QSRs Lamenting ‘Line Balk’ Trend

line balk, person holding black smartphone in car

Much like remote working and zoom conferencing, long waits at the drive-thru line are a pandemic vestige that just won’t go away. And that’s causing line balk among consumers.

As COVID-19 took hold in the U.S. and efforts were made to minimize viral spread while keeping restaurants open, the beloved drive-thru window got its renaissance. Once a convenient service alternative quickly became one of the only options restaurants had to serve safely and efficiently.

Of course, the unintended consequence of that was painfully long lines of cars inching their way through parking lots and streets.

As time has passed and the threat of infection has reduced, this pandemic-era habit is proving hard to break. Long lines around fast-food restaurants continue to be a common sight at peak hours, raising the question about the practicality of the drive-thru and how it can be improved.

Executives for restaurant chains like Starbucks and Chick-fil-A have acknowledged the issues caused by daunting drive-thru lines and how it negatively impacts sales, according to Business Insider.


During a rush, seeing the long line of cars is enough to drive dozens of potential customers away. The phenomenon, sometimes referred to as “line balk,” has been a lingering hurdle for restaurants to clear in a more post-pandemic economy.

COVID-19 didn’t create the issue of the long drive-thru, but it did exacerbate it. While it’s true many consumers grew far too comfortable with not leaving their cars to pick up food during 2020, other factors have led to a more nuanced problem.

It goes without saying the fast-food industry, and restaurants in general, continue to struggle with retaining staff. Many businesses simply don’t have the man-power to accommodate the high demand for drive-thru service. Having inexperienced staff also leads to longer wait times.

The fact that fast-food restaurants have largely reopened their dining areas recently didn’t necessarily solve the issue, it just got more complicated. Faced with labor shortages and evolving consumer demands, the fast-food industry has had to re-evaluate and reprioritize its approach to service.

Throughout the pandemic, not only did the drive-thru see an uptick, mobile pickup orders and third-party delivery services also saw an increase in demand. Restaurants have had to focus more effort toward fulfilling these orders, sometimes at the expense of their in-house patrons.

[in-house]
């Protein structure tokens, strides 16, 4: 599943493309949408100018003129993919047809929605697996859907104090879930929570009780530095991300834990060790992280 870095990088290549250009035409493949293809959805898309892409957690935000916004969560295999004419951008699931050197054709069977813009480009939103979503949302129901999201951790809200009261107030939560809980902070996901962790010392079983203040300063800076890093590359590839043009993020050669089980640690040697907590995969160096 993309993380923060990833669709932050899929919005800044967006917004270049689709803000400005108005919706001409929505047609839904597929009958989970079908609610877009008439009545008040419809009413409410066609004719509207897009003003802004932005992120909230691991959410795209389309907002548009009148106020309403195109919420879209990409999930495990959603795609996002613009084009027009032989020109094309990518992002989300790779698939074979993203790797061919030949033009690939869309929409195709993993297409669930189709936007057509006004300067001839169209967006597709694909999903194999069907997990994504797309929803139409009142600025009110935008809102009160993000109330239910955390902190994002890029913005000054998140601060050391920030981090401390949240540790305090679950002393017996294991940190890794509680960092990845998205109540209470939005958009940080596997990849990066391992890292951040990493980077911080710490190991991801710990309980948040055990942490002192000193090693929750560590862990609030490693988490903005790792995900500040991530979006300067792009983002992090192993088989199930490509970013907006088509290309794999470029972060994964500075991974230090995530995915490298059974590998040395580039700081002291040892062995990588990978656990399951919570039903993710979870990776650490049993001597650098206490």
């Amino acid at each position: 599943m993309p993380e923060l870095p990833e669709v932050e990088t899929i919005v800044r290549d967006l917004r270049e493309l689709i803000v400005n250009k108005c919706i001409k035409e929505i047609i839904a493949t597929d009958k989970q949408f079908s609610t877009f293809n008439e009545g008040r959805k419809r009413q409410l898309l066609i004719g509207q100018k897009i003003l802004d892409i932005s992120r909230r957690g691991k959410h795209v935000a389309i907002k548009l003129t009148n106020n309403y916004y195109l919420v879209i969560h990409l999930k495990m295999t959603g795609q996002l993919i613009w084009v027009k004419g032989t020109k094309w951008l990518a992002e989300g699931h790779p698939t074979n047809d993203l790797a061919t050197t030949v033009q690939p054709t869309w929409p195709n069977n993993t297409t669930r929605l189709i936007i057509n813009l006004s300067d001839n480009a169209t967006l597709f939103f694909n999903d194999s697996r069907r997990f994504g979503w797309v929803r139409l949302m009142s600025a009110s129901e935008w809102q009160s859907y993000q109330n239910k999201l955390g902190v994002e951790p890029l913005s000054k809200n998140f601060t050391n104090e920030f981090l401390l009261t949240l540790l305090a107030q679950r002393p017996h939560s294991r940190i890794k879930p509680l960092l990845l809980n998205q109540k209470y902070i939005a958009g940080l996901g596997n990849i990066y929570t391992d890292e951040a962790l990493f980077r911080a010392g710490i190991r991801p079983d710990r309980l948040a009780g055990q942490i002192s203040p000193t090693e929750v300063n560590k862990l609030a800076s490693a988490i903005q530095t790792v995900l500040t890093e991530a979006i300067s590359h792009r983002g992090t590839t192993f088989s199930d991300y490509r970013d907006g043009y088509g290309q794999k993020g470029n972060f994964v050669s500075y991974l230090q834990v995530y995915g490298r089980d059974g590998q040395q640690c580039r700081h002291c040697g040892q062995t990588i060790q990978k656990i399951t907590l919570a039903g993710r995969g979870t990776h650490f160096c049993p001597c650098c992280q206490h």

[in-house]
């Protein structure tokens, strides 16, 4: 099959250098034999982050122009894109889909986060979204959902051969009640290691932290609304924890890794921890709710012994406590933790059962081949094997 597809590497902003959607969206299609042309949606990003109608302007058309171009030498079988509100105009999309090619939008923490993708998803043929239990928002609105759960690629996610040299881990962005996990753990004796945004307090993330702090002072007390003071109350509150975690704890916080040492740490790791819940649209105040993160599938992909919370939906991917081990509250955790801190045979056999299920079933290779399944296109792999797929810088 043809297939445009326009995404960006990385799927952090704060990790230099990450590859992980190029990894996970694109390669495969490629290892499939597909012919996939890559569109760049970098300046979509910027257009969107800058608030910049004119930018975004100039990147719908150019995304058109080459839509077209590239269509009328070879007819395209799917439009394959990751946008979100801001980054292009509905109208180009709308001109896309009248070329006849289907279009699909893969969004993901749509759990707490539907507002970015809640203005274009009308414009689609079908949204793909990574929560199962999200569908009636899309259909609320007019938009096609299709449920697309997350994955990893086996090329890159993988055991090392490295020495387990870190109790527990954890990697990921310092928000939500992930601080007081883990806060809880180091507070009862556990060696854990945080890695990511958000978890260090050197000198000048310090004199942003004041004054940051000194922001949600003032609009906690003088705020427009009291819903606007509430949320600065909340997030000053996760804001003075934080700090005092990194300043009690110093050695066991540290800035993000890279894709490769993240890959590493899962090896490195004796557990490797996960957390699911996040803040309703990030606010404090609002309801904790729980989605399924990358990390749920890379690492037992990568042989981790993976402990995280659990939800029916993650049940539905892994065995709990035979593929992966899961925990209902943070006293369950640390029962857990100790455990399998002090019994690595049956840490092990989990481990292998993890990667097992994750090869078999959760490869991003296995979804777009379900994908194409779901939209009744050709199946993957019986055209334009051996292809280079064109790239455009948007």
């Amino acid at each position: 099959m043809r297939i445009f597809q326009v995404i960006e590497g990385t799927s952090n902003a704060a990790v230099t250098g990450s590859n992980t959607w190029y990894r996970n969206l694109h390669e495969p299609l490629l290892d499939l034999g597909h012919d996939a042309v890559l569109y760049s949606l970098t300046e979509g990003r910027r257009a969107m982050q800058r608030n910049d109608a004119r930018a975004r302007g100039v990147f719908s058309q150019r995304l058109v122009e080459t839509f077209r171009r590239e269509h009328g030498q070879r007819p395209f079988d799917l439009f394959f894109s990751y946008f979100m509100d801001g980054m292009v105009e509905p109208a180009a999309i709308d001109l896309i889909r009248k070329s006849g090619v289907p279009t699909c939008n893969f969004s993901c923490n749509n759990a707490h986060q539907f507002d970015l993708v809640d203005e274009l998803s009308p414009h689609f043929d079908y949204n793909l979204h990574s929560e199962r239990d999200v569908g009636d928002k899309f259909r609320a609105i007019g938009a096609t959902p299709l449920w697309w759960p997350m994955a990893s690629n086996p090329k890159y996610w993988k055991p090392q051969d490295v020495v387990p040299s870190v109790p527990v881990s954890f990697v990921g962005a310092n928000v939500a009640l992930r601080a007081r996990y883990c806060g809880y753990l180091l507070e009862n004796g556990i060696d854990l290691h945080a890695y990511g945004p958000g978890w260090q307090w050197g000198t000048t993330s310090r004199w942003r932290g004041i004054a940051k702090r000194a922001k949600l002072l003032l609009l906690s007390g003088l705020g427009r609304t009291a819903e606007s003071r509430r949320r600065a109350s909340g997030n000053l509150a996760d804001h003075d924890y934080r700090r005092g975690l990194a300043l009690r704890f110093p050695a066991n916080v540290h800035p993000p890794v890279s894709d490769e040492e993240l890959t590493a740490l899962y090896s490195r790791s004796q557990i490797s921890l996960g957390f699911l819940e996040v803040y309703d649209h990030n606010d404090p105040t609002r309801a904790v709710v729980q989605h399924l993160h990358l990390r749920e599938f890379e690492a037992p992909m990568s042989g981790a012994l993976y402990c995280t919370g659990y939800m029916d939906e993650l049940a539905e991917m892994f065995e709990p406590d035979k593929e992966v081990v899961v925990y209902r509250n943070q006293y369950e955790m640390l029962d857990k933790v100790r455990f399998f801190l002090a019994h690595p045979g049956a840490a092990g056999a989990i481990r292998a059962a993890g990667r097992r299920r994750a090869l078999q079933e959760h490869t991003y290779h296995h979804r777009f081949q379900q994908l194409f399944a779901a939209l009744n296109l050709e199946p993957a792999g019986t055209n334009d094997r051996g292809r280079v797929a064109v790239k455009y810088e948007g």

According to a CNN report, that leads to the perception in many consumers that ordering at the counter is simply always going to be the slowest option. In some cases, this becomes a self-fulfilling prophecy as restaurants must delegate resources to wherever will yield the most profit: the drive-thru and online orders.

The issue raises larger questions about how restaurants can adapt.

While the lunch rush is great for sales, an influx of cars in such a limited space creates a logistical nightmare for these businesses and their neighbors.


Some major franchises have already adopted multiple drive-thru lanes or having staff take orders out on a mobile device; anything that helps make the lines more speedy and efficient. Still, with so many drivers bogging down the lines, restaurant companies are exploring other alternatives to take some of the pressure off the drive-thru staff.

Ordering for pickup via an in-house mobile app has seen a gradual rise in usage, plus it can help build customer loyalty. Places like Chipotle and Panera Bread utilize this practice, and fast food has been taking the same approach to help the drive-thru.

Some companies are even turning to AI technology to help with the ordering process. Last year, Kentucky Fried Chicken introduced a “Quick Pick-Up” option for customers to order ahead and have assigned parking spots for mobile orders, according to CNN, and McDonald’s has already begun testing automated order-taking systems.

How effective some of these changes will be remains to be seen, nevertheless, companies have a large task at hand of balancing their operating logistics with the promised convenience of the drive-thru experience